Class Continues Nov 1, 2011

By Martin HallNovember 1, 2011, 11:00 pm

Q: I’m 15 years old and I‘m a pretty good golfer. I shoot mid to low 70's.   I have a tournament in early November and I just recently developed a horrible slice that I can’t shake off.  I seem to be going over the top on my downswing. Any drills that would help fix this problem in a hurry?

Trevor Hutchinson

A: Understand that with a slice, the club face is pointing to the right of your swing path when you hit the ball. Stop this and you stop your slice. The most obvious place to investigate would be your grip. Is your heel pad of your left hand on top of the club? When you glance down can you see 2 or even 3 knuckles of your left hand? If no, there’s your problem. Try taking the club away from the ball keeping the face looking at the ball for the first 2 feet of the takeaway. Hopefully one of these thoughts will do the trick and get you hitting a slight draw. Good luck.

 
Q: Martin. Love the show. I would like to know if there is a 'dominant eye' during the golf swing.  It seems to me that the eyes have their own plane.  I recall Jack Nicklaus looked like he cocked his head and looked at the ball with his left eye.  Am I delusional?

Michael Favicchio

A: Now that depends who you ask!!! Some of the eye doctors I have asked say yes, others say you just become accustomed to using one more than the other. I can say from a practical, down in the trenches point of view, looking at the ball more with the left eye and head turned back slightly seems to help if you tend to pull the ball to the left and swing out-to-in. Looking at the back of the ball with the right eye seems to help if you tend to push the ball or swing in-to-out. I find it is true also in putting. Good luck.

 
Q: This sounds very simple, but to a new golfer it isn’t.  On the tee, how high do you tee the ball?  Too high and the ball gets too airborne.  Too low and you hit a grounder.  HELP!

Joe Mooney

A: There are some players on the PGA TOUR who tee it low and others that tee it very high. As a general rule, when the driver head is on the ground the ball should be teed so that the top of the driver would reach the equator of the ball. The higher you tee the ball, the greater your potential for distance, but most times if the tour pro needs to get it in play they will tee it lower. Good luck.
 

Q: Martin, I enjoy your show.  I have a daughter receiving lessons from a PGA instructor.  While practicing, the instructor will always use the term “swing left”.  Can you possibly explain this concept to me without blowing up my head?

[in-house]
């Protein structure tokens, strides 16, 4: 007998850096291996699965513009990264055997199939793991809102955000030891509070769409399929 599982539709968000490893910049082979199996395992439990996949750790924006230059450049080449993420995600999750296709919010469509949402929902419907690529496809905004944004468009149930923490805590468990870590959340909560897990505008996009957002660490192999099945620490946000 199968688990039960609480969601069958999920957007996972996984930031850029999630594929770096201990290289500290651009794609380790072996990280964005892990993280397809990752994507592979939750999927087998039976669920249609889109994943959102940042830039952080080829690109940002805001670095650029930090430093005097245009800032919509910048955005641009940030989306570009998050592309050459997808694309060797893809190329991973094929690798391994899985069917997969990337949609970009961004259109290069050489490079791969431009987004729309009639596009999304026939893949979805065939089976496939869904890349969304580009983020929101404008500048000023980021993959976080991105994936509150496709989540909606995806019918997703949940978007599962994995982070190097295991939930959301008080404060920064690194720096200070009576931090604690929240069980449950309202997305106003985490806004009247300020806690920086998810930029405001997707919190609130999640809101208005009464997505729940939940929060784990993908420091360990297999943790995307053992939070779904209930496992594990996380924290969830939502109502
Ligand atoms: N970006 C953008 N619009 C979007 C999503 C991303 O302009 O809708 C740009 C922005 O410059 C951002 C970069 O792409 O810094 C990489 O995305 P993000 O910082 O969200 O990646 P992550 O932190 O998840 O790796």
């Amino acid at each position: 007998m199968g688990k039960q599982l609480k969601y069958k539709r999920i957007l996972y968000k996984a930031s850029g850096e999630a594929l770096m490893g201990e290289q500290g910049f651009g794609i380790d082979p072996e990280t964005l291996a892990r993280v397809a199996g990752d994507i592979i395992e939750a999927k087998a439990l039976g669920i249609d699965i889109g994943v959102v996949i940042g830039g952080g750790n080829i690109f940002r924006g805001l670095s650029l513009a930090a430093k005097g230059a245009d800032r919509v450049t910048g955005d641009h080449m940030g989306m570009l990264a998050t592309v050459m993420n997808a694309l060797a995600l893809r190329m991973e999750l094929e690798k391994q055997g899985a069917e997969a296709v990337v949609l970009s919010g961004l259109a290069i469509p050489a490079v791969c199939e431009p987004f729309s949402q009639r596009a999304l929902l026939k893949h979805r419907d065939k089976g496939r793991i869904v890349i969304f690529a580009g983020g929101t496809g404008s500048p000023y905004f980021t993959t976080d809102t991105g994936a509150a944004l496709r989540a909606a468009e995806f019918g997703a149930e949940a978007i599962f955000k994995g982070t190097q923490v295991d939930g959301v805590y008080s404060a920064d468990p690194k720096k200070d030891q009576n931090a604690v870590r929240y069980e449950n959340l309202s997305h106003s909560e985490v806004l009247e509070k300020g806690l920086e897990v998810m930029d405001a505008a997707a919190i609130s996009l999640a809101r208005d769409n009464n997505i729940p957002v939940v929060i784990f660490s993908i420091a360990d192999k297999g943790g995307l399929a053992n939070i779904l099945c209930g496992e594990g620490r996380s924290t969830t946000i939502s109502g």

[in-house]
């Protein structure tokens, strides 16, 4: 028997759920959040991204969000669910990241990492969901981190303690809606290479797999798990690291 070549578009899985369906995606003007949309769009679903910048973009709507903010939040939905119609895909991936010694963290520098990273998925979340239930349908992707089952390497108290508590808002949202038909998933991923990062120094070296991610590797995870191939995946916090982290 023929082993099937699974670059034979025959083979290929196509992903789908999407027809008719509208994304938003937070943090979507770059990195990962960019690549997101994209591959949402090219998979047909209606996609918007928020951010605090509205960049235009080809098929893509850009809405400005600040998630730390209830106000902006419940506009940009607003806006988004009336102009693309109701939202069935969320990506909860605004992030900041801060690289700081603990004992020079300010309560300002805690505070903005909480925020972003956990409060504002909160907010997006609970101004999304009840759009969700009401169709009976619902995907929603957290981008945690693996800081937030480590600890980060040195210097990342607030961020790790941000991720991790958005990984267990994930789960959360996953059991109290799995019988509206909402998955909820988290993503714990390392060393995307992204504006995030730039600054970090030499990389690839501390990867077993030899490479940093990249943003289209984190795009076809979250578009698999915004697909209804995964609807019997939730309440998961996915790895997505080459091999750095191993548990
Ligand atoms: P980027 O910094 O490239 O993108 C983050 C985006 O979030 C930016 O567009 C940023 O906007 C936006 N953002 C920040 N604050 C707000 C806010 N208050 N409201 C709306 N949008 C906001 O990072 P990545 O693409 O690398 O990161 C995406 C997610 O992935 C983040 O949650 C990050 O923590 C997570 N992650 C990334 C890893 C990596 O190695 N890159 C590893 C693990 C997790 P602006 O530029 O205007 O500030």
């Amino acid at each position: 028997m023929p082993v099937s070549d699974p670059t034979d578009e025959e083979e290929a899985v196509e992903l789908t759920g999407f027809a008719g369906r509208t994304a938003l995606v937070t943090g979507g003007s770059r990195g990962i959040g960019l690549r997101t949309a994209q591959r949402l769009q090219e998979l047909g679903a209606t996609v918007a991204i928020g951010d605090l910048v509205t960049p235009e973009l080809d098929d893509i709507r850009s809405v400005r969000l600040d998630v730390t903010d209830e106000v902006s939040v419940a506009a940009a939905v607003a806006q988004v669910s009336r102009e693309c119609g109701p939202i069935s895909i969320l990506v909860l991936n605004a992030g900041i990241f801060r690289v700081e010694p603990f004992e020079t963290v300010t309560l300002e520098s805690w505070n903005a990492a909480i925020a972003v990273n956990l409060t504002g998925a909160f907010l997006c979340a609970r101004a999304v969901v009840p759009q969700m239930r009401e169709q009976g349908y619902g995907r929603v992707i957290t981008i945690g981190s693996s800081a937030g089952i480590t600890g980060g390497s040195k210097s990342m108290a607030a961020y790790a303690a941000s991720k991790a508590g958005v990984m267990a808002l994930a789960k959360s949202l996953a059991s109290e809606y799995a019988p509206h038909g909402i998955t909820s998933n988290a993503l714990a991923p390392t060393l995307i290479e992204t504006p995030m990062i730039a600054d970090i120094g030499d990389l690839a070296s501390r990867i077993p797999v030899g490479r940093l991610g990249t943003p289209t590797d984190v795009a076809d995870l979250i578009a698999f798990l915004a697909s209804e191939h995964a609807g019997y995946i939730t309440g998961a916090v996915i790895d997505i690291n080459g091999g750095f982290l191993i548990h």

David (Phoenix)

A: Swing left means no more than swing back up the plane after impact. Some teachers see the swing as being on an inclined plane, others see it as an arc on the ground. The latter group tend to talk about swinging left after impact. For some this is a wonderful thought unless you start pulling and cutting the ball, then it has outlived its usefulness. Hope this helps.

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Horschel (68) builds on momentum at Valero

By Will GrayApril 20, 2018, 12:32 am

Billy Horschel only ever needs to see a faint glimmer of light at the end of the tunnel.

While some players require a slow ascent from missed cuts to contending on the weekend, Horschel's switches between the two can often be drastic. Last year he missed three straight cuts before defeating Jason Day in a playoff to win the AT&T Byron Nelson, a turnaround that Horschel said "still shocks me to this day."

The veteran is at it again, having missed five of six cuts prior to last week's RBC Heritage. But a few tweaks quickly produced results, as Horschel tied for fifth at Harbour Town. He wasted no time in building on that momentum with a bogey-free, 4-under 68 to open the Valero Texas Open that left him one shot behind Grayson Murray.

"I'm a big momentum player. I've got to get the train moving forward," Horschel told reporters Thursday. "I've always been a guy who gets on a little roll, get that train moving and jump into the winner's circle. So yeah, it would have been great to win last week, but it was just nice to play four really good rounds of golf."

Many big names tend to skip this week's stop at TPC San Antonio, but Horschel has managed to thrive on the difficult layout in recent years. He finished third in both 2013 and 2015, and tied for fourth in 2016.

With a return next week to the Zurich Classic of New Orleans where he notched his first career win in 2013 and a title defense in Dallas on the horizon, Horschel believes he's turning things around at just the right time.

"Gets the momentum going, carry it into this week, next week, which I've had a lot of success at," Horschel said. "Really the rest of the year, from here on in I have a lot of really good events I've played well in."